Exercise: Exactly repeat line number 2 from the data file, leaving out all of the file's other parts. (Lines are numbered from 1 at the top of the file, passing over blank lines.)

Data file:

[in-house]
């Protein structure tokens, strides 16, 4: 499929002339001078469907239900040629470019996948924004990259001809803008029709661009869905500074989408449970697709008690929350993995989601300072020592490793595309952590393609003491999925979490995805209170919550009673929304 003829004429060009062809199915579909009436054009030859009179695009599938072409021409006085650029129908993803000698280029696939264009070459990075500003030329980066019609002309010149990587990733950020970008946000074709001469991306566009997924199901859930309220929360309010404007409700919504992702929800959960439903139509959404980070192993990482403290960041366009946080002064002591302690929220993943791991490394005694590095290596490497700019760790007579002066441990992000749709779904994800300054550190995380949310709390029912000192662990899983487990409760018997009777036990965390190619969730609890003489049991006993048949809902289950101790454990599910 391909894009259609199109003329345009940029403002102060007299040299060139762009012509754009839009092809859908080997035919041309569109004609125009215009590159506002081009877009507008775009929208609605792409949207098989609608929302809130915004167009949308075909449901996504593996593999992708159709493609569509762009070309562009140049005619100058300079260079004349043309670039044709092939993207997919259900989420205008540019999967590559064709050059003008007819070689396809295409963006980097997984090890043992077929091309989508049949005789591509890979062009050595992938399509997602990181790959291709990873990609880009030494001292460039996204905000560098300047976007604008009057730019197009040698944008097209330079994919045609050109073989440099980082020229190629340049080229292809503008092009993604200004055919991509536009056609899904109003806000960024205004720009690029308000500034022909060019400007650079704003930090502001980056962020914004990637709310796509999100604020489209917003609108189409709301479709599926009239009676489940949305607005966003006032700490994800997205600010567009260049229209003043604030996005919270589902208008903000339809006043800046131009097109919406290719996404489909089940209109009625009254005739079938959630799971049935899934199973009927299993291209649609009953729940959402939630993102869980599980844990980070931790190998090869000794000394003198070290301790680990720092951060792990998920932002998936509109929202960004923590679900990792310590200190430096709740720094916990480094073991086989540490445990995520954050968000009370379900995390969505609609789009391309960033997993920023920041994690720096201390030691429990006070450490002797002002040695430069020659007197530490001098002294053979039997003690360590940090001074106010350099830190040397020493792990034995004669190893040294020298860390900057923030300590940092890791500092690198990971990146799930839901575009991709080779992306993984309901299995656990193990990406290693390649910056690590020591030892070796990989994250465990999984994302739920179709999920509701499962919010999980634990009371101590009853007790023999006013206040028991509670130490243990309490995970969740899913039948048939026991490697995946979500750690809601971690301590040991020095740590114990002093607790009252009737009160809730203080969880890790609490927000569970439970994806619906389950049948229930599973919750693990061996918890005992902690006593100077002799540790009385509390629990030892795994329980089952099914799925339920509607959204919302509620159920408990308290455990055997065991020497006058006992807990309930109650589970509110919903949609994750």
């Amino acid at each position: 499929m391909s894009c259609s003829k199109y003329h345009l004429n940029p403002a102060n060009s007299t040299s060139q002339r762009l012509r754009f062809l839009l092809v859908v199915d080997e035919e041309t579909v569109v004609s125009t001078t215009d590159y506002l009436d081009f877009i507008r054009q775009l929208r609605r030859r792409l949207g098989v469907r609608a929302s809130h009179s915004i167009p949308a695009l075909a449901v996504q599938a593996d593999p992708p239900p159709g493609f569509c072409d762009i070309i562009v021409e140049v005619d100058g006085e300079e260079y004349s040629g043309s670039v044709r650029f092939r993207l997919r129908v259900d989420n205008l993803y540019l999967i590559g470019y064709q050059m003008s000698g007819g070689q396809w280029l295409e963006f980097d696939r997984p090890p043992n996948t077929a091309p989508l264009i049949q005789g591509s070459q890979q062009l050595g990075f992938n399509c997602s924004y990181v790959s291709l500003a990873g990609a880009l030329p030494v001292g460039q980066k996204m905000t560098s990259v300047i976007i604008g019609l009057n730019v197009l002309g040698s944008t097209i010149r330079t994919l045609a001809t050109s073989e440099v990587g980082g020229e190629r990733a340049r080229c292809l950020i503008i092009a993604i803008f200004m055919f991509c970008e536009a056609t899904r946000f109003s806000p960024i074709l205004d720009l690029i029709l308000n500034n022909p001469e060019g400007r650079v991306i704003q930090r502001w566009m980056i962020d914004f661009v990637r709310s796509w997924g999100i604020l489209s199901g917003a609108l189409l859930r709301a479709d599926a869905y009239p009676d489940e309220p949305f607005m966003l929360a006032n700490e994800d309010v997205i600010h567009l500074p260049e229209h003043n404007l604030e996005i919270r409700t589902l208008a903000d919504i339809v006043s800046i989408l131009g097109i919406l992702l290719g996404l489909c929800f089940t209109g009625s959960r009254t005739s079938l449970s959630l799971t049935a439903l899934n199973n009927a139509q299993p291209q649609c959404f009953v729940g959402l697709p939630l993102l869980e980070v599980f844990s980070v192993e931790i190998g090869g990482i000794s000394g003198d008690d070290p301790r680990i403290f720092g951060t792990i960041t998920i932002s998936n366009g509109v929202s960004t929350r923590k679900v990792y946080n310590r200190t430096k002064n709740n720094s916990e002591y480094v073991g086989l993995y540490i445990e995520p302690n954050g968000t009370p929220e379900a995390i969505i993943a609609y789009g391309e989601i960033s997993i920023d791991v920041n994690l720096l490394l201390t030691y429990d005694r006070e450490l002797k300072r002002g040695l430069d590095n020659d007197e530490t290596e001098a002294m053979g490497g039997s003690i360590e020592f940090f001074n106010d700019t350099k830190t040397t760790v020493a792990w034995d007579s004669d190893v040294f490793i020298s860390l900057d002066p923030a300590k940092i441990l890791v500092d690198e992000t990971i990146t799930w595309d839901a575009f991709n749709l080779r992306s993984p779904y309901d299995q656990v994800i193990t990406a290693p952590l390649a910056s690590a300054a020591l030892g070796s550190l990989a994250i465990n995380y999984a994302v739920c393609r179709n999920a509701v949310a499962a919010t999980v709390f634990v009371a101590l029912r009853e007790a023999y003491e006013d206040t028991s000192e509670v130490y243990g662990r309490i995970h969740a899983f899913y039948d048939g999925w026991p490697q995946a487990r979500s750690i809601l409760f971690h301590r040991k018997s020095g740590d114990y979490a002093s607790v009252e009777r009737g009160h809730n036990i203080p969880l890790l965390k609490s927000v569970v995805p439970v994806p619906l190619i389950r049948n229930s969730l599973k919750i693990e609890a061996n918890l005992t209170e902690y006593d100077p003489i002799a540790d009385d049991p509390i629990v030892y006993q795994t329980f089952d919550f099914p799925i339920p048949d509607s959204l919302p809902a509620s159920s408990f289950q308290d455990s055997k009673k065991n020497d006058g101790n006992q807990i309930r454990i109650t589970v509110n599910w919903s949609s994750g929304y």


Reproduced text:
């Protein structure tokens, strides 16, 4: 499929002339001078469907239900040629470019996948924004990259001809803008029709661009869905500074989408449970697709008690929350993995989601300072020592490793595309952590393609003491999925979490995805209170919550009673929304 003829004429060009062809199915579909009436054009030859009179695009599938072409021409006085650029129908993803000698280029696939264009070459990075500003030329980066019609002309010149990587990733950020970008946000074709001469991306566009997924199901859930309220929360309010404007409700919504992702929800959960439903139509959404980070192993990482403290960041366009946080002064002591302690929220993943791991490394005694590095290596490497700019760790007579002066441990992000749709779904994800300054550190995380949310709390029912000192662990899983487990409760018997009777036990965390190619969730609890003489049991006993048949809902289950101790454990599910 391909894009259609199109003329345009940029403002102060007299040299060139762009012509754009839009092809859908080997035919041309569109004609125009215009590159506002081009877009507008775009929208609605792409949207098989609608929302809130915004167009949308075909449901996504593996593999992708159709493609569509762009070309562009140049005619100058300079260079004349043309670039044709092939993207997919259900989420205008540019999967590559064709050059003008007819070689396809295409963006980097997984090890043992077929091309989508049949005789591509890979062009050595992938399509997602990181790959291709990873990609880009030494001292460039996204905000560098300047976007604008009057730019197009040698944008097209330079994919045609050109073989440099980082020229190629340049080229292809503008092009993604200004055919991509536009056609899904109003806000960024205004720009690029308000500034022909060019400007650079704003930090502001980056962020914004990637709310796509999100604020489209917003609108189409709301479709599926009239009676489940949305607005966003006032700490994800997205600010567009260049229209003043604030996005919270589902208008903000339809006043800046131009097109919406290719996404489909089940209109009625009254005739079938959630799971049935899934199973009927299993291209649609009953729940959402939630993102869980599980844990980070931790190998090869000794000394003198070290301790680990720092951060792990998920932002998936509109929202960004923590679900990792310590200190430096709740720094916990480094073991086989540490445990995520954050968000009370379900995390969505609609789009391309960033997993920023920041994690720096201390030691429990006070450490002797002002040695430069020659007197530490001098002294053979039997003690360590940090001074106010350099830190040397020493792990034995004669190893040294020298860390900057923030300590940092890791500092690198990971990146799930839901575009991709080779992306993984309901299995656990193990990406290693390649910056690590020591030892070796990989994250465990999984994302739920179709999920509701499962919010999980634990009371101590009853007790023999006013206040028991509670130490243990309490995970969740899913039948048939026991490697995946979500750690809601971690301590040991020095740590114990002093607790009252009737009160809730203080969880890790609490927000569970439970994806619906389950049948229930599973919750693990061996918890005992902690006593100077002799540790009385509390629990030892795994329980089952099914799925339920509607959204919302509620159920408990308290455990055997065991020497006058006992807990309930109650589970509110919903949609994750």